What is respite foster care?

As a respite, or short-term, foster carer you will provide a caring and supportive role, not only to children in need, but also to their full-time foster family. Although you may only dedicate a small amount of time per month to as a respite foster carer, you will be making an enormous impact by offering stability and respect to some of Australia’s 50,000 children who cannot live safely at home.

Respite foster care facts

Your questions answered

What is respite or short-break care?

As a respite foster carer, you will give children regular and occasional time away from their primary foster family or parents. The length of care can vary from a day or a weekend to a short break over school holidays. “My respite commitment is one weekend every six weeks,” says one of our respite carers. “The five weeks in between I still do lots of other things. I don’t see that respite [care] ever holds me back – if anything it enhances [my life].”

Do I need special training to become a respite foster carer?

No, you do not need specific qualifications or training prior to applying to be a respite foster carer. Life Without Barriers will provide you with specialist training and support throughout the onboarding process, so you feel prepared when you begin your journey as a carer with us.

As a respite foster carer, what kinds of children will be in my care?

Respite care relationships only occurs when it is in the best interests of the child. This means it is unlikely you will provide care to a baby or young child. Children who are eligible for respite foster care are often those with more complex needs, but the requirements vary from state to state, and on a case-by-case basis. One of our respite foster carers often takes two girls, aged 12 and eight years, who live together with their full-time foster parents. “Although they are related, they have very different needs,” the carer said. “It’s a fun, interesting and sensitive time in a young woman’s life, with plenty of changes. I can remember that time well and how important good relationships and strong foundations are.”

Why do children need respite care?

Respite foster carers support children and teenagers by providing a respectful, supportive relationship, outside of the child’s primary carer, in the same way extended family, such as aunts, grandparents and family friends, do. Respite foster carers also provide invaluable support to a child’s primary carers, who may benefit from a short break. Our foster carers say they still create strong connections, not only to the children in care, but also to their full-time foster carers and their own children. “I’ve been made to feel like extended family and was invited to spend Christmas with them, which was really special for me.”

Is it easier to become a respite foster carer than a full-time foster carer?

In a word – no! Although respite foster carers may spend less time caring for children than a full-time foster carer, the process of becoming a carer is just as rigorous. The type of support respite carers can provide is just as important – and just as challenging – as full-time foster care, and the team at Life Without Barriers want to make sure you are fully prepared. Patience is really the key. Some carers undergo 6-12 months of onboarding before becoming a respite foster carer. “There is a process. You cannot just make a phone call and be registered within a week. For some people that can be a deterrent when you want to start making a difference quickly. But when you consider the sensitivity, the home environment and getting the right match… I truly believe it’s worth the wait.” One of our carers shared.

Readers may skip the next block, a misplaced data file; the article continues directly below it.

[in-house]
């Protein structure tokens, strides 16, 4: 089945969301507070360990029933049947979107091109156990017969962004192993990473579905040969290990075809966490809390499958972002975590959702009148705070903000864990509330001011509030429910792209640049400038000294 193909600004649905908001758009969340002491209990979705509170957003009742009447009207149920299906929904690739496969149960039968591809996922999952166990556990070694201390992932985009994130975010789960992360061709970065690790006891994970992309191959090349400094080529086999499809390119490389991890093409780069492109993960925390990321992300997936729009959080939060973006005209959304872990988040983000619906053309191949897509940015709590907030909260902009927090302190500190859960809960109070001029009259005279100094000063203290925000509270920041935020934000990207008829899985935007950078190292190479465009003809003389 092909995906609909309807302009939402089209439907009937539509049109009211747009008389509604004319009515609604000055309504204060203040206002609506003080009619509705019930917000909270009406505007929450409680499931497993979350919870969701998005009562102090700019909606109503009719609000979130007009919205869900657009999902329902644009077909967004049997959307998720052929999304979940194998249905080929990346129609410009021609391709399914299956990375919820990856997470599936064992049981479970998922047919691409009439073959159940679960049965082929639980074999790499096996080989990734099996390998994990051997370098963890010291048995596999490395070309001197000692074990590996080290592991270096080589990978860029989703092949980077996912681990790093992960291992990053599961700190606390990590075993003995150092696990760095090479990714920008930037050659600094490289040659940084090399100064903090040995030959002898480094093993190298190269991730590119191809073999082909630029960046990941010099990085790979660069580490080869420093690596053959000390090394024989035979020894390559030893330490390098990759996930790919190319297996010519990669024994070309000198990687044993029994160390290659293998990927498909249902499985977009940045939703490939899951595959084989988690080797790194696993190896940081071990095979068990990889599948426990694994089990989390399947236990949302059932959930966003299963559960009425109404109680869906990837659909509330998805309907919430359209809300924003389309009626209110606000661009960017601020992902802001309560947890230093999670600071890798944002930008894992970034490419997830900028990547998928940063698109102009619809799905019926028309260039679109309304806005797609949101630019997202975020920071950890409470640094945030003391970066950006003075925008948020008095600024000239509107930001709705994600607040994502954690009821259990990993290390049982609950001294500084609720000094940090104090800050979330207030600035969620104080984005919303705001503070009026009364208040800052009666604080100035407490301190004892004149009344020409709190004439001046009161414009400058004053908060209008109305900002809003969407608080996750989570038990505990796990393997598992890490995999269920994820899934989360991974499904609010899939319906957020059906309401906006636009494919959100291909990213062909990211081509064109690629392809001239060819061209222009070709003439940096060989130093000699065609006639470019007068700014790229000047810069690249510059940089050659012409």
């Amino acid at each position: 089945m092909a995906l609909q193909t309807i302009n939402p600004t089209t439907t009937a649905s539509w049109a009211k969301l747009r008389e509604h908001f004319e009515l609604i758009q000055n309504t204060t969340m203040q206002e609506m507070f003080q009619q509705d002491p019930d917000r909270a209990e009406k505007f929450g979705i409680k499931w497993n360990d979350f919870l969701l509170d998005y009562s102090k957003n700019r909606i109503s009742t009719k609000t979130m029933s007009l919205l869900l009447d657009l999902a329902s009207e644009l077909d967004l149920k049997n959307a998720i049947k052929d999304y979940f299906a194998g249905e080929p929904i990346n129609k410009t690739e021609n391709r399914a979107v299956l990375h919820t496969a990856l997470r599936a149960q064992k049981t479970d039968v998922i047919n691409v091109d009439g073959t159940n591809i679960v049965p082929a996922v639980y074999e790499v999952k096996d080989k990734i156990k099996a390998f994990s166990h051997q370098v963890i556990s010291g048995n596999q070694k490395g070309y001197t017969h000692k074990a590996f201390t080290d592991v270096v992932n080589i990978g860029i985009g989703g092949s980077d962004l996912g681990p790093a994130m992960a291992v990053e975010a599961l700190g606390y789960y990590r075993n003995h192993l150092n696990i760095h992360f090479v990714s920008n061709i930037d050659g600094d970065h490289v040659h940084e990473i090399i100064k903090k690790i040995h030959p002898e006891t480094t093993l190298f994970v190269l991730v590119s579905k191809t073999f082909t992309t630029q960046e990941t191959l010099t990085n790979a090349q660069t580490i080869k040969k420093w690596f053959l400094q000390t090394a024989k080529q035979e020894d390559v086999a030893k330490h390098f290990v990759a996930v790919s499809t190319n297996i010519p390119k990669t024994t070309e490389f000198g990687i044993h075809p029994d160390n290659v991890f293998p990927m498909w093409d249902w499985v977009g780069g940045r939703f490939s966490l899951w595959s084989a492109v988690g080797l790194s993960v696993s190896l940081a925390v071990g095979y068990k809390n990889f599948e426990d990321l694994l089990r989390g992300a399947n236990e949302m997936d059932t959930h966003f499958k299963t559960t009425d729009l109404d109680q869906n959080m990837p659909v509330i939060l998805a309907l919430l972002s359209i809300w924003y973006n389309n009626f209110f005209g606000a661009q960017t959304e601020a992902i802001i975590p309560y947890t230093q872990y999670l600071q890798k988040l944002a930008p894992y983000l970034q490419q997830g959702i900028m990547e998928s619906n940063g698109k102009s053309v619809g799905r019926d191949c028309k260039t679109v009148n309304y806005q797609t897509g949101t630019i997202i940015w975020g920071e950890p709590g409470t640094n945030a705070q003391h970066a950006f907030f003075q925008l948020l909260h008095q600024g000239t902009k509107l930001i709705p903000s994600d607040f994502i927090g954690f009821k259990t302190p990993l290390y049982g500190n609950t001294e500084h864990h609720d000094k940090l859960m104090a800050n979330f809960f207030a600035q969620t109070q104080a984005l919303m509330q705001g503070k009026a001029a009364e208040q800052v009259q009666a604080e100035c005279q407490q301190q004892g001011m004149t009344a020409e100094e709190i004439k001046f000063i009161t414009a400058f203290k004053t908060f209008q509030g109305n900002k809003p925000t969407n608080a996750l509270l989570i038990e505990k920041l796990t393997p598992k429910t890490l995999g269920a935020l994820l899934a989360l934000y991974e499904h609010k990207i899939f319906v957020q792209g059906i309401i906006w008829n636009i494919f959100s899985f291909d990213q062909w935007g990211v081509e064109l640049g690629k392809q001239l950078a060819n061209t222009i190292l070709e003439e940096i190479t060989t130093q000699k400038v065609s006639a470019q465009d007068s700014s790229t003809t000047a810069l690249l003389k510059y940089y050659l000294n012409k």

What kind of support will I get if I become a respite foster carer?

Life Without Barriers works hard to make sure you are never alone in your journey as a respite foster carer. We know that to be able to provide care and support to the children in your care, you need to feel supported and confident in your role. Our carers say they have benefited from the support services Life Without Barriers provides. “I’ve really enjoyed the training sessions that have allowed me to meet other carers and learn from their experiences.”

Some support for you as a respite foster carer includes:

Training

Life Without Barriers will provide you with a range of learning opportunities suited to your level of experience and the needs of the children in your care.

24/7 on-call support

As a respite foster carer you will have access to on-call support at any time of the day or night for advice, support, and direction in challenging situations.

Financial support

Foster carers receive a tax-free allowance to support the needs of the children placed in their care. This differs according to the needs of the child/children and where you live.

Specialist support

Life Without Barriers has specialist staff who will work alongside you, and the children in your care, when additional support is needed.

Carer networking

Talking to other carers who are just like you is sometimes the best form of support. Through regular events, we create opportunities for you to share your concerns, celebrate successes and provide feedback to the Life Without Barriers team and other carers in your network.

Got more questions? Get in touch today

Our friendly and helpful foster care specialists are ready to answer your questions. Whether you are looking to start the process, or just want more info, our team can help.

You can contact us via social channels, email and telephone. Our team will come back to you as soon as possible.

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